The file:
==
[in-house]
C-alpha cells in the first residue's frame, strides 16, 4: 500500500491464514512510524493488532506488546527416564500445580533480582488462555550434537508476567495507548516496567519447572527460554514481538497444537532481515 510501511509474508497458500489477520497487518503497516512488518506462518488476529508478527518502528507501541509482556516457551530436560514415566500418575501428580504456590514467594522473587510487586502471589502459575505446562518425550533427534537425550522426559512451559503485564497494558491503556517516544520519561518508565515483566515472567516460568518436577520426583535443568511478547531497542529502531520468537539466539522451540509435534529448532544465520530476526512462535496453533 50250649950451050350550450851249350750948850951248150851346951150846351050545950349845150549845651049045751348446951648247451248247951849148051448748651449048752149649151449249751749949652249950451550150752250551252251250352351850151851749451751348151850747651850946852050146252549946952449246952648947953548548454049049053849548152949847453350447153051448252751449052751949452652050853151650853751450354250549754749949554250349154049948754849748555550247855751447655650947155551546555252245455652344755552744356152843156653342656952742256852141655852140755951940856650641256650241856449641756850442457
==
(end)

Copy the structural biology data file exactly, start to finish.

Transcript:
[in-house]
C-alpha cells in the first residue's frame, strides 16, 4: 500500500491464514512510524493488532506488546527416564500445580533480582488462555550434537508476567495507548516496567519447572527460554514481538497444537532481515 510501511509474508497458500489477520497487518503497516512488518506462518488476529508478527518502528507501541509482556516457551530436560514415566500418575501428580504456590514467594522473587510487586502471589502459575505446562518425550533427534537425550522426559512451559503485564497494558491503556517516544520519561518508565515483566515472567516460568518436577520426583535443568511478547531497542529502531520468537539466539522451540509435534529448532544465520530476526512462535496453533 50250649950451050350550450851249350750948850951248150851346951150846351050545950349845150549845651049045751348446951648247451248247951849148051448748651449048752149649151449249751749949652249950451550150752250551252251250352351850151851749451751348151850747651850946852050146252549946952449246952648947953548548454049049053849548152949847453350447153051448252751449052751949452652050853151650853751450354250549754749949554250349154049948754849748555550247855751447655650947155551546555252245455652344755552744356152843156653342656952742256852141655852140755951940856650641256650241856449641756850442457